The combination of heat transfer and our bodies reaction to cold and warm creates the most common cold-feet scenario - over insulation, followed by sweat, followed by cold feet that just won't warm up. Our feet start out too warm or get too warm from periods of high activity like hiking uphill, so they sweat to cool down. The sweat slowly wets the insulation faster than it can either wick somewhere else or evaporate through the "waterproof-breathable" boot shell. Even if our boots were very breathable, we would now be losing even more heat due to the phase transition of water! Breathable or not, the liquid water reaches the inside of the boot shell and acts as a conductor for heat to leave our feet and enter the atmosphere since the insulation is no longer dry and full of air. Now our feet can't stay warm enough, so our blood vessels constrict and we feel even colder! Ironically, the most common reaction to this situation more insulation, which just adds more space to water to collect before the boot gets cold. This actually works for many people if you pull your sweaty feet out of your boots at the end of the hike and never had cold toes.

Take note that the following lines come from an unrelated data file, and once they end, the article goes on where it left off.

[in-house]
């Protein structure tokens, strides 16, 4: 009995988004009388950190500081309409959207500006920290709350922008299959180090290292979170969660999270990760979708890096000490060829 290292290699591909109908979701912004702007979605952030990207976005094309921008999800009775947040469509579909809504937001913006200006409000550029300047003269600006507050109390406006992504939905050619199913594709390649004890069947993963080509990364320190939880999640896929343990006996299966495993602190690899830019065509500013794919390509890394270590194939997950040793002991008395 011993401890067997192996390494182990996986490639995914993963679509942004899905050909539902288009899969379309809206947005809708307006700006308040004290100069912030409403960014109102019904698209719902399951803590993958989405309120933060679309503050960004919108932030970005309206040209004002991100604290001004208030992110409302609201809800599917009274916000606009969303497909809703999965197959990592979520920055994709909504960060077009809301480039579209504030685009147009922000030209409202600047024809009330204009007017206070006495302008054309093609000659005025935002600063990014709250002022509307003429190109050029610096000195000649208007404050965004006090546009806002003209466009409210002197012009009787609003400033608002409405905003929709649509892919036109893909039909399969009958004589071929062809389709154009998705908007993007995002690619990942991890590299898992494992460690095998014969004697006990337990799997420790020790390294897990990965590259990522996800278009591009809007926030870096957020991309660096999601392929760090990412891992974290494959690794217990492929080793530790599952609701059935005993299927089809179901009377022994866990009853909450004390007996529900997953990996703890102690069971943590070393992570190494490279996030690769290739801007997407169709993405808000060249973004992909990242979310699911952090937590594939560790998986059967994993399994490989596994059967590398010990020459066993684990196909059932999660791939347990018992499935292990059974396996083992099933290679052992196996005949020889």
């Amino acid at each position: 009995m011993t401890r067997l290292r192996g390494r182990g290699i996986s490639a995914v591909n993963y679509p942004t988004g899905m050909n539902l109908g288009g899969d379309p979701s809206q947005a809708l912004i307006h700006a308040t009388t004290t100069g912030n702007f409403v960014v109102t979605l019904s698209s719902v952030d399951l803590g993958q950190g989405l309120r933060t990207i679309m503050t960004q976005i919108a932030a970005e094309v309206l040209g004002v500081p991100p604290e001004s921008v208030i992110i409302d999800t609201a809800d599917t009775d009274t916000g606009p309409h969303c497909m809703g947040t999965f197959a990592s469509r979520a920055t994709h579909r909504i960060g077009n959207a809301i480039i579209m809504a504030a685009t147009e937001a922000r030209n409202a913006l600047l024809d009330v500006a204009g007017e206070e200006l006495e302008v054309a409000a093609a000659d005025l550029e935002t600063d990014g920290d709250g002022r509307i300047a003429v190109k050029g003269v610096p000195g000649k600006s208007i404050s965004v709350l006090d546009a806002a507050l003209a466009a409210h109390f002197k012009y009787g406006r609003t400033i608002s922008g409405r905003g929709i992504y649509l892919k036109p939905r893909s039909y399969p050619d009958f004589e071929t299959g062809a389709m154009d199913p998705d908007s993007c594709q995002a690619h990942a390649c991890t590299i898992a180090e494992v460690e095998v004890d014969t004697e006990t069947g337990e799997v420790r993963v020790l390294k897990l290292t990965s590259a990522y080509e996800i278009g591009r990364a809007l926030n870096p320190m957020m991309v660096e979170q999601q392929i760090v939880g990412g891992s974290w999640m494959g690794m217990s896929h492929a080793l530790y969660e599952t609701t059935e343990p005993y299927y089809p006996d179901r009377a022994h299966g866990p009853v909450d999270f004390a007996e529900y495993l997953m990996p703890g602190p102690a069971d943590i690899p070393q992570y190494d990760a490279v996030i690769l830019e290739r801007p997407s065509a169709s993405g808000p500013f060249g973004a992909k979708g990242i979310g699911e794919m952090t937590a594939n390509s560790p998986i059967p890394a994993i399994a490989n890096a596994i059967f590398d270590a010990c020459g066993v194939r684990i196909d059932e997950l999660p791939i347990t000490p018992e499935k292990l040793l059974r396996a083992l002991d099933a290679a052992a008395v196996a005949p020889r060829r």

This is because are inclined to over prepare for things we fear most, so many of us will take extra insulation thinking it's needed to stay warm. You see this all the time with new winter hikers that start out in too many layers, sweat our their insulation and get cold not realizing they should wear less while hiking hard and more when stationary or going downhill. It's a big turn off to winter hiking if you start thinking there's no way to stay warm even with all that insulation! It's also very easy to sweat without realizing, especially in your footwear. For our core we can take layers on and off very easily but no one changes their boots out when their feet are sweaty!